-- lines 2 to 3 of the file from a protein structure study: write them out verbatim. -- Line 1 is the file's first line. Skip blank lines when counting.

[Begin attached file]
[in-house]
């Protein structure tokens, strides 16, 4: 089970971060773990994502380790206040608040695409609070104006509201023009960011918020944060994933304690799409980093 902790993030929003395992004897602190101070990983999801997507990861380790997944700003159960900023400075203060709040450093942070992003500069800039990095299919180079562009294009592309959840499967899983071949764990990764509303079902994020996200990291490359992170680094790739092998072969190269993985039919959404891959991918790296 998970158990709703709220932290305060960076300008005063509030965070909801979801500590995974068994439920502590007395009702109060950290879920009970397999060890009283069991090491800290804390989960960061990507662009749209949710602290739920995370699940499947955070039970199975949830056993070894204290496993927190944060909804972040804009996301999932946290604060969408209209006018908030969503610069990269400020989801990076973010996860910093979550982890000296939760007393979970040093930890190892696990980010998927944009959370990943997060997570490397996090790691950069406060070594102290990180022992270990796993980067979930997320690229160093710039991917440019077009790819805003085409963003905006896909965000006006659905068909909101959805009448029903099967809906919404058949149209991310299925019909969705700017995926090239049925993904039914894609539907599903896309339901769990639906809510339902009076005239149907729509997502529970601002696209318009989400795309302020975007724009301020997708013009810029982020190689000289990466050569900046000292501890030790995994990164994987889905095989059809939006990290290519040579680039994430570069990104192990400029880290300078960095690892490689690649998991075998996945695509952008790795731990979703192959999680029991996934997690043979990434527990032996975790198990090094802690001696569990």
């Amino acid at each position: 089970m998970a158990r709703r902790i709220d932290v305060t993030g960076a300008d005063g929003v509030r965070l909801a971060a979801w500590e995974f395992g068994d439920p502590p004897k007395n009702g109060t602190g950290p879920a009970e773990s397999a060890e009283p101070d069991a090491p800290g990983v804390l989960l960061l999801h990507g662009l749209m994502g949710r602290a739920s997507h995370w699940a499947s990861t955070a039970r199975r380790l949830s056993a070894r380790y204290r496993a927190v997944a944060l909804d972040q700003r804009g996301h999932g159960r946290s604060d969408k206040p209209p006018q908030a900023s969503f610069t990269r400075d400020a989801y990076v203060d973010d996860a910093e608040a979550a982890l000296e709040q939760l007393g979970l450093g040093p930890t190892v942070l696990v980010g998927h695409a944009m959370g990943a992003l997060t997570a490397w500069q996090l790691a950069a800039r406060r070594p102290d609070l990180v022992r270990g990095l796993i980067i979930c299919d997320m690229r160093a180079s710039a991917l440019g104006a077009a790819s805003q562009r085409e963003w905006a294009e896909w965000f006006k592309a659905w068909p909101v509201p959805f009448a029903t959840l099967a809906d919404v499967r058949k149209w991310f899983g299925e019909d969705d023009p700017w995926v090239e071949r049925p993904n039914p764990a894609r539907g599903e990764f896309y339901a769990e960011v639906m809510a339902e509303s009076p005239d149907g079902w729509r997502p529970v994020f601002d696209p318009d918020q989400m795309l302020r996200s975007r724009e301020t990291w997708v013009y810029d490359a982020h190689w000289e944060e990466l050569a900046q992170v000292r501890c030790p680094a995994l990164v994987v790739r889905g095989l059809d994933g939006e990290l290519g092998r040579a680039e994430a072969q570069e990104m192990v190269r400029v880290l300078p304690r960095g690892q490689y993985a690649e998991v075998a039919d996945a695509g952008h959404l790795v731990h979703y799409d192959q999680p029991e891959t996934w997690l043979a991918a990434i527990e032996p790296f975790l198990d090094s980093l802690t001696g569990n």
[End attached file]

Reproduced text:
């Protein structure tokens, strides 16, 4: 089970971060773990994502380790206040608040695409609070104006509201023009960011918020944060994933304690799409980093 902790993030929003395992004897602190101070990983999801997507990861380790997944700003159960900023400075203060709040450093942070992003500069800039990095299919180079562009294009592309959840499967899983071949764990990764509303079902994020996200990291490359992170680094790739092998072969190269993985039919959404891959991918790296 998970158990709703709220932290305060960076300008005063509030965070909801979801500590995974068994439920502590007395009702109060950290879920009970397999060890009283069991090491800290804390989960960061990507662009749209949710602290739920995370699940499947955070039970199975949830056993070894204290496993927190944060909804972040804009996301999932946290604060969408209209006018908030969503610069990269400020989801990076973010996860910093979550982890000296939760007393979970040093930890190892696990980010998927944009959370990943997060997570490397996090790691950069406060070594102290990180022992270990796993980067979930997320690229160093710039991917440019077009790819805003085409963003905006896909965000006006659905068909909101959805009448029903099967809906919404058949149209991310299925019909969705700017995926090239049925993904039914894609539907599903896309339901769990639906809510339902009076005239149907729509997502529970601002696209318009989400795309302020975007724009301020997708013009810029982020190689000289990466050569900046000292501890030790995994990164994987889905095989059809939006990290290519040579680039994430570069990104192990400029880290300078960095690892490689690649998991075998996945695509952008790795731990979703192959999680029991996934997690043979990434527990032996975790198990090094802690001696569990």
């Amino acid at each position: 089970m998970a158990r709703r902790i709220d932290v305060t993030g960076a300008d005063g929003v509030r965070l909801a971060a979801w500590e995974f395992g068994d439920p502590p004897k007395n009702g109060t602190g950290p879920a009970e773990s397999a060890e009283p101070d069991a090491p800290g990983v804390l989960l960061l999801h990507g662009l749209m994502g949710r602290a739920s997507h995370w699940a499947s990861t955070a039970r199975r380790l949830s056993a070894r380790y204290r496993a927190v997944a944060l909804d972040q700003r804009g996301h999932g159960r946290s604060d969408k206040p209209p006018q908030a900023s969503f610069t990269r400075d400020a989801y990076v203060d973010d996860a910093e608040a979550a982890l000296e709040q939760l007393g979970l450093g040093p930890t190892v942070l696990v980010g998927h695409a944009m959370g990943a992003l997060t997570a490397w500069q996090l790691a950069a800039r406060r070594p102290d609070l990180v022992r270990g990095l796993i980067i979930c299919d997320m690229r160093a180079s710039a991917l440019g104006a077009a790819s805003q562009r085409e963003w905006a294009e896909w965000f006006k592309a659905w068909p909101v509201p959805f009448a029903t959840l099967a809906d919404v499967r058949k149209w991310f899983g299925e019909d969705d023009p700017w995926v090239e071949r049925p993904n039914p764990a894609r539907g599903e990764f896309y339901a769990e960011v639906m809510a339902e509303s009076p005239d149907g079902w729509r997502p529970v994020f601002d696209p318009d918020q989400m795309l302020r996200s975007r724009e301020t990291w997708v013009y810029d490359a982020h190689w000289e944060e990466l050569a900046q992170v000292r501890c030790p680094a995994l990164v994987v790739r889905g095989l059809d994933g939006e990290l290519g092998r040579a680039e994430a072969q570069e990104m192990v190269r400029v880290l300078p304690r960095g690892q490689y993985a690649e998991v075998a039919d996945a695509g952008h959404l790795v731990h979703y799409d192959q999680p029991e891959t996934w997690l043979a991918a990434i527990e032996p790296f975790l198990d090094s980093l802690t001696g569990n």